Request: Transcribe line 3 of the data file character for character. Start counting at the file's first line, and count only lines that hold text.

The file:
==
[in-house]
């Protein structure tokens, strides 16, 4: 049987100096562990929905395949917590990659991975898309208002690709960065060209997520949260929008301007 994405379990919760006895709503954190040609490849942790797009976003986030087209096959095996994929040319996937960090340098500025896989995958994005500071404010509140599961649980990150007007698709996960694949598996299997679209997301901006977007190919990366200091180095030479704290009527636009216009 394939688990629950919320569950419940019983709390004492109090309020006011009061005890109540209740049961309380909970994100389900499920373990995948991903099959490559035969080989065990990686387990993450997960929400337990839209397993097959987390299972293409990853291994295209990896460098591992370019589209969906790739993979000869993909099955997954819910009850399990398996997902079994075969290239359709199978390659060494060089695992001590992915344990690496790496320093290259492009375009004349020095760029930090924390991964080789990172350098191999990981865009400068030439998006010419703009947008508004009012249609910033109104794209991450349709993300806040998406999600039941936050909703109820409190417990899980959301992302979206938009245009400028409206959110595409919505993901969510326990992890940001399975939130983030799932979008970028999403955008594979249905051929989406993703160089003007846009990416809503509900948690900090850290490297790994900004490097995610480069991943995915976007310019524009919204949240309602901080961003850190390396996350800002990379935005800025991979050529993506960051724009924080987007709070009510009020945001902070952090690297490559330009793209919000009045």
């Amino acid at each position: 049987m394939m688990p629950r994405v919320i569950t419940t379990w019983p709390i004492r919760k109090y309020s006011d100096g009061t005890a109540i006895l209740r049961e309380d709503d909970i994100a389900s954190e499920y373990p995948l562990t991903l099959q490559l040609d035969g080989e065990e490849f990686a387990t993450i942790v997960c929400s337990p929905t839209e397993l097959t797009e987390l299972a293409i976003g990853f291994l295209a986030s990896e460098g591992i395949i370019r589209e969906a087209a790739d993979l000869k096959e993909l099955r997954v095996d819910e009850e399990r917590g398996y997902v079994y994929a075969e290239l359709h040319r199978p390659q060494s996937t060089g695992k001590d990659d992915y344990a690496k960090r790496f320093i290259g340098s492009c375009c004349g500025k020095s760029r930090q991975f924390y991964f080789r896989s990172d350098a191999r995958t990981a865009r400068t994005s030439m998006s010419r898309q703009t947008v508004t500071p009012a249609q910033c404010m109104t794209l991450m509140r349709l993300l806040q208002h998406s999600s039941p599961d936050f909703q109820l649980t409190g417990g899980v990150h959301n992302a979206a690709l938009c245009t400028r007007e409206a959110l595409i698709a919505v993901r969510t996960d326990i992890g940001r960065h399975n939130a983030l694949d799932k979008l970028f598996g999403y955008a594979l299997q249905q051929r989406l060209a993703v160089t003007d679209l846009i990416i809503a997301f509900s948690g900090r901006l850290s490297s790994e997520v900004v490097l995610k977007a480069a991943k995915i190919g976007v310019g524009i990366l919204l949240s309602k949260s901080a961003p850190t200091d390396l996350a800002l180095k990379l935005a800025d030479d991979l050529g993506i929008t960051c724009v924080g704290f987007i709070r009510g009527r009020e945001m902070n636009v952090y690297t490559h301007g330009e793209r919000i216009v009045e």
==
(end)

């Amino acid at each position: 049987m394939m688990p629950r994405v919320i569950t419940t379990w019983p709390i004492r919760k109090y309020s006011d100096g009061t005890a109540i006895l209740r049961e309380d709503d909970i994100a389900s954190e499920y373990p995948l562990t991903l099959q490559l040609d035969g080989e065990e490849f990686a387990t993450i942790v997960c929400s337990p929905t839209e397993l097959t797009e987390l299972a293409i976003g990853f291994l295209a986030s990896e460098g591992i395949i370019r589209e969906a087209a790739d993979l000869k096959e993909l099955r997954v095996d819910e009850e399990r917590g398996y997902v079994y994929a075969e290239l359709h040319r199978p390659q060494s996937t060089g695992k001590d990659d992915y344990a690496k960090r790496f320093i290259g340098s492009c375009c004349g500025k020095s760029r930090q991975f924390y991964f080789r896989s990172d350098a191999r995958t990981a865009r400068t994005s030439m998006s010419r898309q703009t947008v508004t500071p009012a249609q910033c404010m109104t794209l991450m509140r349709l993300l806040q208002h998406s999600s039941p599961d936050f909703q109820l649980t409190g417990g899980v990150h959301n992302a979206a690709l938009c245009t400028r007007e409206a959110l595409i698709a919505v993901r969510t996960d326990i992890g940001r960065h399975n939130a983030l694949d799932k979008l970028f598996g999403y955008a594979l299997q249905q051929r989406l060209a993703v160089t003007d679209l846009i990416i809503a997301f509900s948690g900090r901006l850290s490297s790994e997520v900004v490097l995610k977007a480069a991943k995915i190919g976007v310019g524009i990366l919204l949240s309602k949260s901080a961003p850190t200091d390396l996350a800002l180095k990379l935005a800025d030479d991979l050529g993506i929008t960051c724009v924080g704290f987007i709070r009510g009527r009020e945001m902070n636009v952090y690297t490559h301007g330009e793209r919000i216009v009045e």